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ProCo Limited Edition ’85 Whiteface RAT Pedal Review

ProCo has reissued their legendary 1985 "Whiteface" RAT pedal. How close does the reissue come to the original?

When I hear the word “reissue,” I can’t help but be a little skeptical. Too often the end product is disappointing, leaving people again scouring the Internet and pawn shops for an original—and paying the hefty price tag that usually accompanies one. That said, I put these preconceptions aside when tasked with reviewing ProCo Sound’s latest RAT reissue.

The RAT has changed a lot over the years, both aesthetically and tone-wise. This particular reissue is based on the legendary 1985 “Whiteface” version. ProCo did their homework, using the same steel chassis, circuit board layout, large CTS pots and the crucial LM308 chip, and true bypass switch. And the work paid off—this pedal sounds as close to the original as you can get without owning the real deal.

The Basics
The RAT is a very straight-forward stompbox with three controls: Distortion, Filter and Volume. The RAT’s Distortion really gives you three different types of distortions in one. The control not only adds more gain as you turn the knob clockwise, but it also takes on different characteristics—everything from a bluesy overdrive to biting distortion to fuzzed-out sonic bliss. The Filter control, which is a 6db octave low pass filter, acts as a reverse tone control. Turning the Filter knob clockwise the treble rolls off, allowing for smaller adjustments to the harmonic frequencies provided by the RAT.

The rest is standard fare: Volume control, mono input and outputs, 9V jack, and a battery compartment on the backside of the pedal. Everything is housed in the same black U-shaped chassis with white graphics, just like the original.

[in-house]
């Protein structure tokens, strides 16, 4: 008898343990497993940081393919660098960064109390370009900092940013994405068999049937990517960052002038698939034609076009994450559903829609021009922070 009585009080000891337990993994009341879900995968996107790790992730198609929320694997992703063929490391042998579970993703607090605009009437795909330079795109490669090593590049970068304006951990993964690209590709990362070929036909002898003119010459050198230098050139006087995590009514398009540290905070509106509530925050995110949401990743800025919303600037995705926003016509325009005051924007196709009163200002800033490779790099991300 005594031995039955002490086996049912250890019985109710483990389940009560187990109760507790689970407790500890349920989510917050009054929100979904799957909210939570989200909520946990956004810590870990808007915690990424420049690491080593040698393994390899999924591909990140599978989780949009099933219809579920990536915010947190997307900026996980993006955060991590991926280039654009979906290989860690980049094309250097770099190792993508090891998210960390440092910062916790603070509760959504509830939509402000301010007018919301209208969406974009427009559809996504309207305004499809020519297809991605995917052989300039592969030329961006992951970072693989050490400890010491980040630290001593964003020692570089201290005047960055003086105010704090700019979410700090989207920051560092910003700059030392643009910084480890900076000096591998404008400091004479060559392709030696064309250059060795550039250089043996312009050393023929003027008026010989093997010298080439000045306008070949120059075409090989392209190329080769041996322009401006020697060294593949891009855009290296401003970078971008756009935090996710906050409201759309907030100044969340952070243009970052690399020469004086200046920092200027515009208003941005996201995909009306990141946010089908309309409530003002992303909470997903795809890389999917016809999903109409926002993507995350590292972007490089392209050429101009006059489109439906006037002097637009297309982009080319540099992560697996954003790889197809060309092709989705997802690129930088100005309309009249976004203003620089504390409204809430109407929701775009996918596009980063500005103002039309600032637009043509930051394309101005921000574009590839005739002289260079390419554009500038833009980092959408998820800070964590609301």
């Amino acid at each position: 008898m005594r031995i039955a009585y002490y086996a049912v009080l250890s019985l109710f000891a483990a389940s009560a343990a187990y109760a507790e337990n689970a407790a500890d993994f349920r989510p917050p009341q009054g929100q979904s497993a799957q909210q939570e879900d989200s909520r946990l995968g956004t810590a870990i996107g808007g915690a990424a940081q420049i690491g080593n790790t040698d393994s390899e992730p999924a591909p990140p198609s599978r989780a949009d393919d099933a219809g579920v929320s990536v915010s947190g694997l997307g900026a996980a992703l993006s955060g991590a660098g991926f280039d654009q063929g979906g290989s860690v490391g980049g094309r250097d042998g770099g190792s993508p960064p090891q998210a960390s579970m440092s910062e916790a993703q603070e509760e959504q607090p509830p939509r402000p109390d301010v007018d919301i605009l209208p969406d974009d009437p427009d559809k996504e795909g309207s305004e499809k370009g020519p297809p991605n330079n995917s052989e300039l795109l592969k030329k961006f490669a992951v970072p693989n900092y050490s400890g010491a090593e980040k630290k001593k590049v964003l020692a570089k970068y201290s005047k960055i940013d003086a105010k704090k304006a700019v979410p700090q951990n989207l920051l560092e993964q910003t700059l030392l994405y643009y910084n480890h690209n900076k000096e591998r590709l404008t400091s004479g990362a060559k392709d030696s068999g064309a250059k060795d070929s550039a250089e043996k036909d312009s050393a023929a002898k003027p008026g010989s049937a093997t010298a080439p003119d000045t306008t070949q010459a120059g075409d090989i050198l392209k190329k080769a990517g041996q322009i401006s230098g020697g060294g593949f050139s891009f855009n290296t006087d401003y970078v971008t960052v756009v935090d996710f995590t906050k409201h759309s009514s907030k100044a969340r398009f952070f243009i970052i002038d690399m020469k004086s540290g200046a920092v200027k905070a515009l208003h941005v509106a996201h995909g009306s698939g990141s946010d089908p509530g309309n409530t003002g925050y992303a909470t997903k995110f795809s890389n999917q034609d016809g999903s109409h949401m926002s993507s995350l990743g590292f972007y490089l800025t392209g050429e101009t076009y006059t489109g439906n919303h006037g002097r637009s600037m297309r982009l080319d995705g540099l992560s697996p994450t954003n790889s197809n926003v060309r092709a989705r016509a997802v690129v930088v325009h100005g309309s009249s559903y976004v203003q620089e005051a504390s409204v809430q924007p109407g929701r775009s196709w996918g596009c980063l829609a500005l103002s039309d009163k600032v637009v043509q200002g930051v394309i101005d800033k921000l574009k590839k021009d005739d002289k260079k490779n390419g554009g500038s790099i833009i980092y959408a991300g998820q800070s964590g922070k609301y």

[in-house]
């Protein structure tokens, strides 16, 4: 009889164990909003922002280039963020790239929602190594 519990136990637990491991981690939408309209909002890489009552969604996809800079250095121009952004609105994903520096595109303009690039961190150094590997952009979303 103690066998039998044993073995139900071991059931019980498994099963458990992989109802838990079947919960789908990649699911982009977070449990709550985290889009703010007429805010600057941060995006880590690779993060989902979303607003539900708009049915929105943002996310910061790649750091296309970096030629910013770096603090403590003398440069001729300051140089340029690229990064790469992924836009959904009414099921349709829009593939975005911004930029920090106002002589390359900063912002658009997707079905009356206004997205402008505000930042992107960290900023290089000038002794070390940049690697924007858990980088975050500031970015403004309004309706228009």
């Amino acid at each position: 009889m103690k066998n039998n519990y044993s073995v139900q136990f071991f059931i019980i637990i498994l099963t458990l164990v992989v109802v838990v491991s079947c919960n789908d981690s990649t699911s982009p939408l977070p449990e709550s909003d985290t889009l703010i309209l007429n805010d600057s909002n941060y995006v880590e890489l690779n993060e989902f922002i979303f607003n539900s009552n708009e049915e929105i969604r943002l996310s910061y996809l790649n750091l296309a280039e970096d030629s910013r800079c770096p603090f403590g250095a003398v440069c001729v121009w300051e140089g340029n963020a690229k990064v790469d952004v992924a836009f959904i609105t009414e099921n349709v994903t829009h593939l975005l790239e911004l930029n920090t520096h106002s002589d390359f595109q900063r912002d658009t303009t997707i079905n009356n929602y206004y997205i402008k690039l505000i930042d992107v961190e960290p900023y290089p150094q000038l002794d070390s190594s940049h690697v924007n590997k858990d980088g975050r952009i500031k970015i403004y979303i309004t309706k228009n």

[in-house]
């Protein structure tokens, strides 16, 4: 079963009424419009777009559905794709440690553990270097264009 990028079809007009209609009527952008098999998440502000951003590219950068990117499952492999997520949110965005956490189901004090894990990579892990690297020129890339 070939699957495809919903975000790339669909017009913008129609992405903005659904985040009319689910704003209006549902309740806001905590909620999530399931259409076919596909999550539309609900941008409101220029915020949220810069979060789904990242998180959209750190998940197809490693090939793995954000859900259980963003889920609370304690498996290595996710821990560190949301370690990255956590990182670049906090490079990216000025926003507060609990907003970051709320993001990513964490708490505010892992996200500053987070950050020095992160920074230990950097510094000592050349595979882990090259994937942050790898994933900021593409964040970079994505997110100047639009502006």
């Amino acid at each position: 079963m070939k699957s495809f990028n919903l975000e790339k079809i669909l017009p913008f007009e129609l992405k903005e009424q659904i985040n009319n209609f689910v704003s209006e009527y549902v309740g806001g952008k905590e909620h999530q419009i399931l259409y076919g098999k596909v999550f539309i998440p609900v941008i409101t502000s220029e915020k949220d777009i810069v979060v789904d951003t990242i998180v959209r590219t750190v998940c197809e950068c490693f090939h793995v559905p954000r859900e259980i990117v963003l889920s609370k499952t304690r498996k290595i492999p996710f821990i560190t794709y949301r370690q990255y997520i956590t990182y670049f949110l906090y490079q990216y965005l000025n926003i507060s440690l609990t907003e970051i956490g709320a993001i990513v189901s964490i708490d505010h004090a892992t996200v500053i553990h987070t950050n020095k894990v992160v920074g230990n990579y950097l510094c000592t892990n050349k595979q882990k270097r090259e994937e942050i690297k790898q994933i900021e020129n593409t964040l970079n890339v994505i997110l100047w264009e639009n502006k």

Plugging In
The first time I plugged into the RAT was at a local show just a day or two after receiving the pedal. Armed with my Les Paul DC Classic with Burstbuckers, I felt that the crowd was savvy and small enough to warrant some improvised sonic destruction, which I had no problem unleashing. After hitting the switch I was overcome with joy upon hearing that early Melvins tone coming from my speakers. I ended up changing an entire end of a song that night just to get a chance to use the pedal more. This is the great thing about the RAT—its simple layout and overall good tone allow me to use intuition rather than the user manual to dial in great tones.

Dialing In
After spending more time with the pedal, I found myself running the Distortion around 12 o’clock, the Filter around 2 o’clock, and the Volume around 3 o’clock. This allowed for a cutting distortion with just a tiny bit of breakup, and enough treble rolled off from the Filter to provide warmth and midrange. At this setting there is still plenty of sustain, which tends to increase as the Distortion is turned clockwise. When a lot of sustain is needed, the RAT can certainly deliver.

Turning up the Distortion knob past 3 o'clock changes the whole character of the pedal and it’s suddenly more of a fuzz pedal with some rather tube-like qualities. It responds almost like physically adjusting the sag on a tube amp. This is where the Filter becomes your best friend, because the overall sound can tend to break up and become a little muddy. The Filter can reintroduce more treble to cut through and provide the harmonic nuances that everyone has come to love about the RAT. My only qualm with this pedal was the amount of headroom in the Volume pot. With my Sound City L120 and Orange 4x12, I had to turn the Volume up to 3 o’clock before getting to stage volume.

The Final Mojo
While the Whiteface RAT can achieve classic ‘80s tones ala Eddie Van Halen, but the infinite sustain, harmonic distortion, and growly fuzz has allowed the RAT to find its way into other genres, such as blues, grunge, stoner rock, doom and drone, making the RAT a highly versatile pedal for players of all types. The RAT's tagline, "The last fuzz you will ever need,” isn’t simply hyperbole. The RAT made a believer out of me—I’ve shelved my beloved Keeley-modded Boss DS-1 for the time being.
Buy if...
you’re looking for a versatile distortion with some classic tones
Skip if...
you want the real thing. For the street price, you can just about buy an original.

Street $199 - ProCo Sound -

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